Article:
I think the electronics are the easy bit, but a tide line in the lens might show up if the water gets in the lens. Similarly water in the viewfinder or shutter box would be a problem, high speed burst might splash it around a bit!
Obviously the lenses would have to be similarly sealed if you wanted to actually use it underwater. Either way, just ensuring that the electronics won't corrode if your camera falls in the pool is the difference between a $600 repair and (at worst) a $100–200 cleaning bill. And if you design it with drain tubes so that if water does get in the wrong places, it can drain into the lens mounting area in front of the mirror box, you could typically clean it yourself by flooding the camera with isopropyl alcohol, draining it, and letting it evaporate. (Just use silicone seals; rubber seals would degrade in isopropanol.)
Please also bear in mind that your $5 watch has no user interchangeable parts that make a seal and maintaining the seal guarantee requires battery replacement by an authorised service agent costing $4 so you bin it and buy another!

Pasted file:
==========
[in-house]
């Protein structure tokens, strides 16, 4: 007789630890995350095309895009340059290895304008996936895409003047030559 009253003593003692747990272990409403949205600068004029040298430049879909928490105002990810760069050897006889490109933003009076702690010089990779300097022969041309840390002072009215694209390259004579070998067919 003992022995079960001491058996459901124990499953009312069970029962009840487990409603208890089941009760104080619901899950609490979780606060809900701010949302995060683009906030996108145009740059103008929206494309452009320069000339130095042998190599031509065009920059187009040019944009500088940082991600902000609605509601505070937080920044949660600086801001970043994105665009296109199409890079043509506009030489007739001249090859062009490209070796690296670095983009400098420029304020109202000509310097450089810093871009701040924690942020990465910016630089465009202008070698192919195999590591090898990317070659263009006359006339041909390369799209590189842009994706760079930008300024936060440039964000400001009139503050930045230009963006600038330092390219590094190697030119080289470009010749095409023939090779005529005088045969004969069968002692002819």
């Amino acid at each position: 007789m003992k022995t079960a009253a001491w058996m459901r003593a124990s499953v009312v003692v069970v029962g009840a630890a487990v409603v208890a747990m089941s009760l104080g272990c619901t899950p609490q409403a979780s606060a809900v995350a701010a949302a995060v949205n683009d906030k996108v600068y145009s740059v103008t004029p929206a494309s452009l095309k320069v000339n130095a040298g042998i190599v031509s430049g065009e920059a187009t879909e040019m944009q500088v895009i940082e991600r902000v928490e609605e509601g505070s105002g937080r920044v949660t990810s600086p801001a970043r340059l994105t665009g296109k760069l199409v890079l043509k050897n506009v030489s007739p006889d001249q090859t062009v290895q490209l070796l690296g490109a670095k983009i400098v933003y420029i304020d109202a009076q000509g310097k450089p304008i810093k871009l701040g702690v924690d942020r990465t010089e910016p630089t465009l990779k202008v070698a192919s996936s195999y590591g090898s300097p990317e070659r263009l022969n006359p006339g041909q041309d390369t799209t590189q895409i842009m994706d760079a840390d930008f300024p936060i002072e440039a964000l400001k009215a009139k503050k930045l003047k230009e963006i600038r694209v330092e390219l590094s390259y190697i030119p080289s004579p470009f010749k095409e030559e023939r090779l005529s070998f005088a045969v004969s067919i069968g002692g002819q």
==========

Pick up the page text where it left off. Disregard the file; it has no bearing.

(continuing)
There are two main reasons for those requirements:
1. The battery compartment isn't separately sealed, and the main seal isn't designed to stay in place when you remove the back. This is a cost-cutting measure in a watch that's really cheap and doesn't require you to change batteries every day....
2. Rubber seals had to be replaced periodically. With modern silicone gaskets, the operational life can be as long as 50 years, so that shouldn't be much of an issue unless you tear or dislodge the seal.
Both are readily avoidable through proper design.